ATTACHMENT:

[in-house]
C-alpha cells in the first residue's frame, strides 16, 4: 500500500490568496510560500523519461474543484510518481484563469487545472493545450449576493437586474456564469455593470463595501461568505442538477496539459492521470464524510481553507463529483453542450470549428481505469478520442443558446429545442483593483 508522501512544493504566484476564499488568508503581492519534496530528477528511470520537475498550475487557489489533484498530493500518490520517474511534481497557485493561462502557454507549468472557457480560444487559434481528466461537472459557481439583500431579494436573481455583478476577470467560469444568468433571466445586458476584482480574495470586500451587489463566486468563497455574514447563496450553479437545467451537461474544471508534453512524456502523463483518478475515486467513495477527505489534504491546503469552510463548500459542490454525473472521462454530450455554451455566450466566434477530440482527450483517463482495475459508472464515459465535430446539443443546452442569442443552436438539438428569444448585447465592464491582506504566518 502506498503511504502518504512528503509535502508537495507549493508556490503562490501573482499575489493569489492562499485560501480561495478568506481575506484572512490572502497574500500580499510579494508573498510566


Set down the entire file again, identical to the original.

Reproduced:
[in-house]
C-alpha cells in the first residue's frame, strides 16, 4: 500500500490568496510560500523519461474543484510518481484563469487545472493545450449576493437586474456564469455593470463595501461568505442538477496539459492521470464524510481553507463529483453542450470549428481505469478520442443558446429545442483593483 508522501512544493504566484476564499488568508503581492519534496530528477528511470520537475498550475487557489489533484498530493500518490520517474511534481497557485493561462502557454507549468472557457480560444487559434481528466461537472459557481439583500431579494436573481455583478476577470467560469444568468433571466445586458476584482480574495470586500451587489463566486468563497455574514447563496450553479437545467451537461474544471508534453512524456502523463483518478475515486467513495477527505489534504491546503469552510463548500459542490454525473472521462454530450455554451455566450466566434477530440482527450483517463482495475459508472464515459465535430446539443443546452442569442443552436438539438428569444448585447465592464491582506504566518 502506498503511504502518504512528503509535502508537495507549493508556490503562490501573482499575489493569489492562499485560501480561495478568506481575506484572512490572502497574500500580499510579494508573498510566